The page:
Thyroid hormone replacement therapy in older adults is associated with a higher risk of death compared with no treatment, a large study finds. The study results were accepted for presentation at ENDO 2020, the Endocrine Society's annual meeting, and publication in a special supplemental section of the Journal of the Endocrine Society.
When people have too little thyroid hormone, called hypothyroidism, they usually require lifelong treatment with levothyroxine to supplement the body's thyroid hormone, thyroxine (T4). Some people have subclinical hypothyroidism, which occurs when the thyroid gland needs more stimulation to produce adequate thyroid hormone levels. These individuals will have modest elevations in thyroid-stimulating hormone (TSH), which stimulates thyroid hormone production.
Subclinical hypothyroidism is a mild or early form of thyroid disease, and these patients also routinely receive thyroid hormone replacement, said the study's principal investigator, Jennifer Mammen, M.D., Ph.D., an assistant professor at Johns Hopkins University in Baltimore, Md. However, Mammen notes that this interpretation of high TSH with normal T4 levels may not be correct in all older adults.
Many older adults have an elevation in TSH with normal thyroid levels. Our earlier research showed that this can reflect developing hypothyroidism in some, while in others, it is a form of adaptation to age-related changes in health instead of thyroid disease. As a result, some of these older people may be receiving inappropriate or excessive thyroid hormone therapy, treatment that may counteract important adaptations needed for healthy aging."
Jennifer Mammen, M.D., Ph.D., assistant professor at Johns Hopkins University
The researchers studied the effects of levothyroxine therapy on survival in adults ages 65 and older. They used data from 1,054 participants of the Baltimore Longitudinal Study of Aging, a long-running observational study from the National Institute on Aging. All participants had at least one TSH and T4 measurement since 2003. Mammen's research team looked at the risk of dying during one-year intervals from 2003 to 2018 and adjusted their statistical analyses for multiple demographic and health factors that may influence survival.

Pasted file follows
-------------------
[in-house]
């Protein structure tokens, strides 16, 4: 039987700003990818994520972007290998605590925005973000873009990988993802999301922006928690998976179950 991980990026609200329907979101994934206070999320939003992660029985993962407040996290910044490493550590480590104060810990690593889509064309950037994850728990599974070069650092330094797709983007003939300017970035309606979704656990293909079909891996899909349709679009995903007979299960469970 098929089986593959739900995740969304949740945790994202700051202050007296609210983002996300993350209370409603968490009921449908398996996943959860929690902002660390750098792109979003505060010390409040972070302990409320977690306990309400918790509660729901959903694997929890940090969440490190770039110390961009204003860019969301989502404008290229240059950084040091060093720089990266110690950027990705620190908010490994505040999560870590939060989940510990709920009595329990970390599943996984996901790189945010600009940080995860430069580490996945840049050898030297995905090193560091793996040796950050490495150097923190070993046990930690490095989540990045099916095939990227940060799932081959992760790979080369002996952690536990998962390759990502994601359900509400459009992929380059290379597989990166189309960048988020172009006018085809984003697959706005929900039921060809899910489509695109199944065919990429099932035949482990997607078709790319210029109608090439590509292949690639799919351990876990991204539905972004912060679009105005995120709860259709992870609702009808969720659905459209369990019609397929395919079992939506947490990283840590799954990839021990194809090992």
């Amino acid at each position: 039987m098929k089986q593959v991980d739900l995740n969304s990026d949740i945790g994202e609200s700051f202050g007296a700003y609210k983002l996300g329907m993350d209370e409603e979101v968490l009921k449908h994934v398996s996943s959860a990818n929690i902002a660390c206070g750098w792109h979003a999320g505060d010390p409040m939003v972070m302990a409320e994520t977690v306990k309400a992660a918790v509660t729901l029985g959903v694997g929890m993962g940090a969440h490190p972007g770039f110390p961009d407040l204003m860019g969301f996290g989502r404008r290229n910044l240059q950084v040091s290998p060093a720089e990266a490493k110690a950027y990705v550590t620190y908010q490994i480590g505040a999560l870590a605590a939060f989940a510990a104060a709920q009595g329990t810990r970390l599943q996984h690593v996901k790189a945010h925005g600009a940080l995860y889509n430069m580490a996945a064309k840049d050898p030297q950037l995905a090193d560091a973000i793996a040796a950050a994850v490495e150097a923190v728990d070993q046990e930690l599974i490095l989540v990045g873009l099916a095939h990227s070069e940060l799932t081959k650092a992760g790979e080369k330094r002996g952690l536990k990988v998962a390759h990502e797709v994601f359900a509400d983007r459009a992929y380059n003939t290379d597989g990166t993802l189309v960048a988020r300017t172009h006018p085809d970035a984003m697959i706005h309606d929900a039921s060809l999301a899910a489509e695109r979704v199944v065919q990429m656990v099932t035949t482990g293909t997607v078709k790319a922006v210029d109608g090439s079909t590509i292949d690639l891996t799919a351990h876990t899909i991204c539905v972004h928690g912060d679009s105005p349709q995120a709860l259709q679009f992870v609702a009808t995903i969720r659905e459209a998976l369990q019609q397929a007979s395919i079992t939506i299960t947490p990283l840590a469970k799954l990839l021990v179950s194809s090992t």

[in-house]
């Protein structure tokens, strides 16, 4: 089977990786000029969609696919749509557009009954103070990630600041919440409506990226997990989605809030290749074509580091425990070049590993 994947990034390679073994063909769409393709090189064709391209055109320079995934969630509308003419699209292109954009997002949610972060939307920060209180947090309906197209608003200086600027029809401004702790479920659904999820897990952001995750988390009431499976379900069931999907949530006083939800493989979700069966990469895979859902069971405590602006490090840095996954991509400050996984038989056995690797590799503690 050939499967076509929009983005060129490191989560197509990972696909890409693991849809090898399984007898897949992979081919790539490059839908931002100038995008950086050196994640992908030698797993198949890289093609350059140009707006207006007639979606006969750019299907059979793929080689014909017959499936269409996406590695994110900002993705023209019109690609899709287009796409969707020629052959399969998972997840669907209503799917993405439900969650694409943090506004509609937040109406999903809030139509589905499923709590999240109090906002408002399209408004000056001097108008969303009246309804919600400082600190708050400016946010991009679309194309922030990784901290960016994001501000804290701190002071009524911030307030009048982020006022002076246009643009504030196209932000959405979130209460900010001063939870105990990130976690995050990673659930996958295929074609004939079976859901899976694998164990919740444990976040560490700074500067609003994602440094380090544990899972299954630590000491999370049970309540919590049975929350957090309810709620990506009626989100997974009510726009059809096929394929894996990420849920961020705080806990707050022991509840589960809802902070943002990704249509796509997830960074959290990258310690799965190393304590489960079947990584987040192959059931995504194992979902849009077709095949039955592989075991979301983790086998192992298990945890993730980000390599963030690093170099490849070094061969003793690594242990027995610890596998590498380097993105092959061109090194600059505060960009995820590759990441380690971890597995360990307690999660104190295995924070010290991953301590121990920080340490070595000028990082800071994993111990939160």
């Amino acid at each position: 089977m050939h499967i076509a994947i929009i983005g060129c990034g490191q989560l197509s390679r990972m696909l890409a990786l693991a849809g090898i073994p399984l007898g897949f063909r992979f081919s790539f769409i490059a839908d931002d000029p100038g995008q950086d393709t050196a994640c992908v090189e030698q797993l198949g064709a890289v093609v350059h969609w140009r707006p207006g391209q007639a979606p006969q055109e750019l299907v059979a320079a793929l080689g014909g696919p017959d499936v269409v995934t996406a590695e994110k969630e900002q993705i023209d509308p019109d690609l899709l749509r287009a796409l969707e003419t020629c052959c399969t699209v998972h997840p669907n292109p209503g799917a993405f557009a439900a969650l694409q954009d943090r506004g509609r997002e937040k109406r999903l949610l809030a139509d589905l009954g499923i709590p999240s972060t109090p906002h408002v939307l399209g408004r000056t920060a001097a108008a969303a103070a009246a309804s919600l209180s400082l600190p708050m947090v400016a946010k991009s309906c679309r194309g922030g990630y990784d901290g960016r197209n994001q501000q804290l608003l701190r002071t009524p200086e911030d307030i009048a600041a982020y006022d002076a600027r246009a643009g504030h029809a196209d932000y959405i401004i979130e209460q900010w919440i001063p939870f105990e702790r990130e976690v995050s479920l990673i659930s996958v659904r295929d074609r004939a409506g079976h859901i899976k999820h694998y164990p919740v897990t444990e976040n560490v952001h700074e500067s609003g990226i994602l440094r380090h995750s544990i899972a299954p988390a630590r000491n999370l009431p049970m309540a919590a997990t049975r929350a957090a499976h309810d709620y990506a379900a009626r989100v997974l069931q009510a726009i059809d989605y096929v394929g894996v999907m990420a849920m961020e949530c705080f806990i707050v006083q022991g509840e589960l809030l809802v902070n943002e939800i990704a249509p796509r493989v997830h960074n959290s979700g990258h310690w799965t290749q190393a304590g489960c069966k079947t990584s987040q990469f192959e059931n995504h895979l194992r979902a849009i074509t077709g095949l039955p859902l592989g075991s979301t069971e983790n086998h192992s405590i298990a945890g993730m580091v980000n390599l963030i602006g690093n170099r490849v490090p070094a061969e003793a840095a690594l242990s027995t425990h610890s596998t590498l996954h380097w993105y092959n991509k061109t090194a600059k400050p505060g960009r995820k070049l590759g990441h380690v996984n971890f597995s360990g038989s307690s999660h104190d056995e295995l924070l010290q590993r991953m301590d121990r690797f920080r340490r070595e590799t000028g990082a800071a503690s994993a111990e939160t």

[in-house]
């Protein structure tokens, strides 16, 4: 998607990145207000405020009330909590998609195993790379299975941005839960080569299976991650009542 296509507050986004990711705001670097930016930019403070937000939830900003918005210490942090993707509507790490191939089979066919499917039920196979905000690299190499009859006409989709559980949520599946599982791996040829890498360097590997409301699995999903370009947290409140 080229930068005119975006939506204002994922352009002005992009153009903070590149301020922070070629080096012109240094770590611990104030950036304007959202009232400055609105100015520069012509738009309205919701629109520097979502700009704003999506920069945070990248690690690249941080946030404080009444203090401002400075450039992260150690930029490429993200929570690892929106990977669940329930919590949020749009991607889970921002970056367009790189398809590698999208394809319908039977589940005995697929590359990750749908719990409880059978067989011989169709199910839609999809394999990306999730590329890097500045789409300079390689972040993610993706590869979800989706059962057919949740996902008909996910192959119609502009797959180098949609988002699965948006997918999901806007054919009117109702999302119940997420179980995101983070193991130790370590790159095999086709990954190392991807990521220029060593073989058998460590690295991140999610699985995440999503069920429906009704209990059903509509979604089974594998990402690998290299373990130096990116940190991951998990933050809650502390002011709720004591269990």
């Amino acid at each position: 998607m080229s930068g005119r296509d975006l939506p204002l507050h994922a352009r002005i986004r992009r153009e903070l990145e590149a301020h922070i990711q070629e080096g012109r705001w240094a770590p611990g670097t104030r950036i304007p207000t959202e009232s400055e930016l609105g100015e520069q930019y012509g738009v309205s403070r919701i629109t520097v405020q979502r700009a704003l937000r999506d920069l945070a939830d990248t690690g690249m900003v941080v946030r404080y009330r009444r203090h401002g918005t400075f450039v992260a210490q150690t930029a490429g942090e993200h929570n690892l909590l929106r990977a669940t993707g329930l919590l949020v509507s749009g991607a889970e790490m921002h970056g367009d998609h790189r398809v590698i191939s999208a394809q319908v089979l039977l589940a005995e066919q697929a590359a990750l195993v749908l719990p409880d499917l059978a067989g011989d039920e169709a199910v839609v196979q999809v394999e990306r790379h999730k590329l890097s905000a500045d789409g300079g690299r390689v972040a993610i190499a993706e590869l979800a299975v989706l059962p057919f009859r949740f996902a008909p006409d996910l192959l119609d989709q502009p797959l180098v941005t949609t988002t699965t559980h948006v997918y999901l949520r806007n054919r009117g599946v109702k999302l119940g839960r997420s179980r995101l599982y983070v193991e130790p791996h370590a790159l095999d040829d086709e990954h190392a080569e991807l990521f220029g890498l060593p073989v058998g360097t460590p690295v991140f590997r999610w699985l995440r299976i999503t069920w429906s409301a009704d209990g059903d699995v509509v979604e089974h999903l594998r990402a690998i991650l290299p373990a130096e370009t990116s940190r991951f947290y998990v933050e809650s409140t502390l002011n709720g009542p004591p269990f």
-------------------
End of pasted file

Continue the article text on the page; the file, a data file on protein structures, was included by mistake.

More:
They found that among older adults, use of thyroid hormone increased risk of death 60% year over year (hazard ratio 1.6). They also limited the analysis to compare individuals with normal TSH levels, reflecting normal thyroid function, to those on thyroid hormone with normal TSH levels, who were therefore treated to target, and found those on treatment had almost double the risk of dying compared with untreated persons (hazard risk 1.9), Mammen reported.
Despite studies showing that hormone treatment of an isolated high TSH may not benefit older people, Mammen said, "we were surprised that we were able to demonstrate harm associated with thyroid hormone supplementation. Our work supports the growing calls to use age-specific TSH reference intervals to determine the threshold for thyroid hormone treatment."
Mammen also recommended repeating testing after finding an isolated elevation of TSH in older adults, because levels can fluctuate. "We advocate being cautious and conservative when considering thyroid hormone treatment," she said.